| 9 July, 2021

Trekk Talk: Justin Davis, Lead Application Developer


Lead Developer Justin Davis

Each month our Trekk Talk series showcases a member of the Trekk to learn about what they do for our clients and organization, share in their knowledge and expertise, and learn a bit more about who they are and what they do out of the office. 

This month we’re excited to chat with Lead Application Developer Justin Davis. Justin has been with Trekk for five years and has helped our clients create dynamic, intuitive apps to enhance their customer experience and achieve their business goals. Justin’s passion for software development transcends his 9 to 5 life as he works on his own app and gaming development projects in his spare time as well.

Tell us a little bit about what you do as part of the Trekk team?

My official title is Lead Application Developer. I’m responsible for writing and maintaining all of our native iOS, Android, and Unity mobile applications currently on their respective app stores.

How did you initially get into software development? What about this field intrigued you as a place to use your background and skills?

I lived overseas for a number of years. Upon slowly growing the desire to return back to the States, I realized that I needed something to do when I returned. I ran into an old friend from college who was visiting Seoul at some point. He inspired me to get into software development. So I bought a book and taught myself how to write code.

What are some of the more challenging aspects of what you do? On the flip side, what’s rewarding about your work?

When we’re given an app to develop, we’re only given the “what” of what is needed. The how is entirely up to the developer. That’s simultaneously the most rewarding and challenging part of my job — solving problems.

What are the skills, traits, or disposition you need to be successful in your role? 

Patience is key with this kind of work. Patience to realize that failure is expected and can often lead to the correct answer. Sometimes I find myself hammering away at the same problem for hours on end. I had to learn how to keep my emotions in check and not let failure get in the way of success. Rather, I had to learn how to desire failure as a way to eliminate possible dead end solutions. In other words, sometimes it's very helpful to know what doesn’t work in order to find out what does.

What drives you? What motivates you?

I have an insatiable desire to make rad stuff. I am motivated by power metal.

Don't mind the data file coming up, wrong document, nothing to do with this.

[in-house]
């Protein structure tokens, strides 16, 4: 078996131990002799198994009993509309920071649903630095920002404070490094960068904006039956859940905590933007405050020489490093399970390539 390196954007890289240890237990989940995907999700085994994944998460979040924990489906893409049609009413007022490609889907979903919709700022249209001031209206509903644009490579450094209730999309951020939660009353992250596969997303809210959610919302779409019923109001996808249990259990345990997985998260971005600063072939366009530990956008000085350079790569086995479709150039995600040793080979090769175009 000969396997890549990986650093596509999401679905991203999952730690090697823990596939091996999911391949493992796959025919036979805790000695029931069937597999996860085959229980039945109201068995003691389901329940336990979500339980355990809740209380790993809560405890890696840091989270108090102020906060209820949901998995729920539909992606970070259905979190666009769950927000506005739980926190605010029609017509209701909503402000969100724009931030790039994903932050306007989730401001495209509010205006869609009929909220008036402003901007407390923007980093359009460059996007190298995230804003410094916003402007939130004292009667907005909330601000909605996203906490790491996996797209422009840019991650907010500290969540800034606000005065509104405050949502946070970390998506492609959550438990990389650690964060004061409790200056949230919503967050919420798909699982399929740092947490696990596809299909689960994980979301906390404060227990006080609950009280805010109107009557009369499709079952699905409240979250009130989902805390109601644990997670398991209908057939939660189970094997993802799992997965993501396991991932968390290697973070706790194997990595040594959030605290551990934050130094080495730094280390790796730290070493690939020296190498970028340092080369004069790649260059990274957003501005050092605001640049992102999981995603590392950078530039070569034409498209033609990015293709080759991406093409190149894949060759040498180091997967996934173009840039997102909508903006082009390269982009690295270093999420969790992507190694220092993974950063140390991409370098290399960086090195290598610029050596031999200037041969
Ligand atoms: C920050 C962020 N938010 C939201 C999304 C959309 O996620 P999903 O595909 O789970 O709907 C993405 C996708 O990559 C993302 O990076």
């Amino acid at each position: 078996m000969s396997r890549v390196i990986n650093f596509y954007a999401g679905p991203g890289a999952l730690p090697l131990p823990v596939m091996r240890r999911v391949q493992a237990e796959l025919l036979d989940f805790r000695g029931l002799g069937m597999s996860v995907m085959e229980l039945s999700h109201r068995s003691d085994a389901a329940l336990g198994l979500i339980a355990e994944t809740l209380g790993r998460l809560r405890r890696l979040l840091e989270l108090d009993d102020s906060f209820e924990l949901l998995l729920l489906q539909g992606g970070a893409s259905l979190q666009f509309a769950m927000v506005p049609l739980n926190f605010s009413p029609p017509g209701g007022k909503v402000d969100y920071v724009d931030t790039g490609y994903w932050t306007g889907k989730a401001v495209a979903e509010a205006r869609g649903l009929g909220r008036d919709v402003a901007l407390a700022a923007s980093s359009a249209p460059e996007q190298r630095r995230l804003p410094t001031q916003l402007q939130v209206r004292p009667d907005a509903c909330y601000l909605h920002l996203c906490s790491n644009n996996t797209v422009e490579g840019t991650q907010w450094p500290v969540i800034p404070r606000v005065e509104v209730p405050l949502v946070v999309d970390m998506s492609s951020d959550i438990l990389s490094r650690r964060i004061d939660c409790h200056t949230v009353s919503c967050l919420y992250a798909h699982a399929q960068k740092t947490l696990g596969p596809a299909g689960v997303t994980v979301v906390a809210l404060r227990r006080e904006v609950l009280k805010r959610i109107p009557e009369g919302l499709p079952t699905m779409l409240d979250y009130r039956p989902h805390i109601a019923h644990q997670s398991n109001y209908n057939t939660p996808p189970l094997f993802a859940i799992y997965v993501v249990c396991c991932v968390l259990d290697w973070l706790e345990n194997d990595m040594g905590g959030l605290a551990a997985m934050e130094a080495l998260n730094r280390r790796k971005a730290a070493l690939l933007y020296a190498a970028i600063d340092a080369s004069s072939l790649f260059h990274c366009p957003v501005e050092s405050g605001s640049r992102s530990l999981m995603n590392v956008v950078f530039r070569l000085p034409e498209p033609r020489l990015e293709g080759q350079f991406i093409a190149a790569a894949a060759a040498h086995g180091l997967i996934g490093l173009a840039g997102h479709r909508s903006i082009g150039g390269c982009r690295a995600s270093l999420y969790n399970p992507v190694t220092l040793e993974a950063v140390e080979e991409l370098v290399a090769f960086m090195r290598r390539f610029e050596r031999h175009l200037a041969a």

What advice would you give to companies who are looking to up their tech game? 

Giving your developers research & development time can be very beneficial in the long run.

Do you have any advice for those looking to break into your kind of work?

Be prepared to learn how to accept frustration as a normal event. That old cliché about not being afraid to think outside the box doesn’t hurt either.

What’s the biggest thing you’ve learned (about your work, about yourself) in your role?

I have learned to stop looking at big challenges as large, singular mountains that need to be climbed all at once.

Outside of Trekk, tell us a little about Justin the individual. What do you do outside the office?

I enjoy writing my own code outside of work, and I’ve currently got four different games that I’ve personally released to the iOS and WatchOS app stores. Every time I get some kind of gimmick or character for a game, I usually end up writing around that tiny spark of an idea. Also, writing games for Apple Watch has a similar feel to writing games for the original Game Boy, which is pretty rad. When I’m not writing my own games, I have a wide array of games that I enjoy on a game console or two. 

Outside of games, I enjoy macro and astrophotography. Back in Seoul, I would walk around shooting street photography for hours at a time.

Speed Round: What did you want to be when you were 10 years old?

A pirate.

PC or Mac?


If you could live anywhere in the world, where would you live?

Someplace where the wind doesn’t hurt my face. 

What profession other than yours would you like to attempt? What profession other than yours would you not like to attempt?

I often wonder what would have happened if I had ever attempted to go professional with my photography. I would never attempt to go professional with photography. The art world is too much for me.

Your perfect meal?

A taco plate. 

One of your guilty pleasures?

Listening to my favorite albums on repeat like some kind of twisted parody of terrestrial radio.

Also, introducing people to the genre of pirate rap for the first time. Pirate rap is a thing. 

Thank you to Justin for taking the time to help us understand more about what he does as part of the Trekk team. Check back next month for another edition of Trekk Talk and don’t forget to check out last month’s edition with Account Manager Rebecca Denzer!


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